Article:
Thursday, February 16, 2012

Many Devices, One Operating System

On Thursday February 16, Apple released to developers Mac OS X 10.8, the newest incarnation of their operating system, dubbed “Mountain Lion”. Wildlife enthusiasts and users of Mac OS X 10.1 “Puma” may quibble that Apple has already released an OS with this name, but that point aside, Mountain Lion is making quite a stir in the media. Apple is attempting to tightly couple Apple’s flagship operating system with uniformity of access and cloud storage of data. The apple operating system will now be called just “OS X”, while “iOS” will refer to versions targeting iPod Touch, iPhone, and iPad. Mountain Lion emphasises iCloud functionality, Apple’s solution for storing user data remotely, and facilitates easy backup and sharing across devices. Most of Apple’s revenue (72%, actually) comes from sales of mobile devices like the iPad and iPhone, so it does make sense that Apple is bringing some of these mobile features to their desktop OS client.

With this release, Apple is taking consumer electronics one step closer to having a single interface available to your data, access even being independent of the hardware. When a user creates a note, a reminder in his todo list, or an appointment in his calendar, the data is automatically updated on every device synced to the user’s account. Some critics call this an “iPadization” of the Mac. Some features familiar to mobile app users, like a share button in a video game that posts a high score to Twitter or Facebook, are making a possibly alarming appearance in a desktop operating system. Preview, the default reader of PDFs and images on Mac OS X, now has a built-in buttons for sharing any content on the screen. Irrespective of any privacy concerns, these new features make it very easy to share content (whether it’s text, an image, a PDF, or nearly anything else) with anyone on the OS X platform. Preview isn’t alone, similar functionality is built into the native Apple photo album manager, message client, and many other programs that previously had little online interaction.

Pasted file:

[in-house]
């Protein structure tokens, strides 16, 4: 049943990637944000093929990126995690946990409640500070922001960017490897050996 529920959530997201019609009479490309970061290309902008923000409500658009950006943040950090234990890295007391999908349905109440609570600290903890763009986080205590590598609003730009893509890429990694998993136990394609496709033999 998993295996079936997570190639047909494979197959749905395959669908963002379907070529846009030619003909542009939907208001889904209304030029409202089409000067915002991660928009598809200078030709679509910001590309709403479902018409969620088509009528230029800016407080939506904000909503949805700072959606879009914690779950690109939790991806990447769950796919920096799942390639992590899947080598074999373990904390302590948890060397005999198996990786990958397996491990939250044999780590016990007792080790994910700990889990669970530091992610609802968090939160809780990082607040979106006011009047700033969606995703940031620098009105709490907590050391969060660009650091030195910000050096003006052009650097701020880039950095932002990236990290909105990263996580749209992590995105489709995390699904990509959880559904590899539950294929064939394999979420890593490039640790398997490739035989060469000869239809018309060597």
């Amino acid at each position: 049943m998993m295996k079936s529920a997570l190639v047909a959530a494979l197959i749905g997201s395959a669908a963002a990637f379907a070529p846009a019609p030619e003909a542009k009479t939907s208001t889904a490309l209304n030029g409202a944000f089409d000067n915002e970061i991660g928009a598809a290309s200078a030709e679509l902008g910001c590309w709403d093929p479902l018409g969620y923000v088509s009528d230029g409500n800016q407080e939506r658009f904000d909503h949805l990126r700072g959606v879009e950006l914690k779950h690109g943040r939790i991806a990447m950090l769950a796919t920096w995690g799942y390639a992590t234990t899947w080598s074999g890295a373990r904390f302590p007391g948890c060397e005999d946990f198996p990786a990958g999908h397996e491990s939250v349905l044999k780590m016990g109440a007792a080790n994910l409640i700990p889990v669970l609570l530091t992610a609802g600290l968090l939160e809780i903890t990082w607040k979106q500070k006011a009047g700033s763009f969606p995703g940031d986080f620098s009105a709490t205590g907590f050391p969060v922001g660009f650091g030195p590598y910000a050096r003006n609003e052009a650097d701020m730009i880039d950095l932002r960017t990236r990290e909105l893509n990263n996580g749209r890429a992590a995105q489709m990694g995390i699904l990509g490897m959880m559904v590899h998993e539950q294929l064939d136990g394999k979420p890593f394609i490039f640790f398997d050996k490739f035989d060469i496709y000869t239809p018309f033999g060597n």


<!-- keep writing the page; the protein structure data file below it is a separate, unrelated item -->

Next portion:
Personally, I find it a little disturbing that nearly anytime I’ll be using my Mac, a button urging me to share on some social networking site will be confronting me. However, other aspects of cloud-centric personal computing are very attractive, most prominently automatic saving of content. Apple’s Microsoft Office competitor iWork is a suite of software providing word processing, spreadsheets manipulation, and presentation creation similar to Microsoft Office. Under Mountain Lion, creating presentation-grade documents stored in the cloud with the ease of use of Google Documents is no longer a dream, and will be a productivity boon to users with multiple devices supporting this system. While I feel that we’re uncomfortably close to the day when the operating system bundled with every new computer has an advertising system built in, I hope to see cloud-centric personal computing becoming the norm, and I believe we can all benefit from iteration on this new attitude towards operating system design.

New Apple Operating System Aims to Knit Together Its Products (New York Times)

Apple's Mac Makeover (Wall Street Journal)

Apple’s Toughest Competition in the Fourth-Quarter Tablet Market Was... Apple (iSuppli)

-Robert Karl

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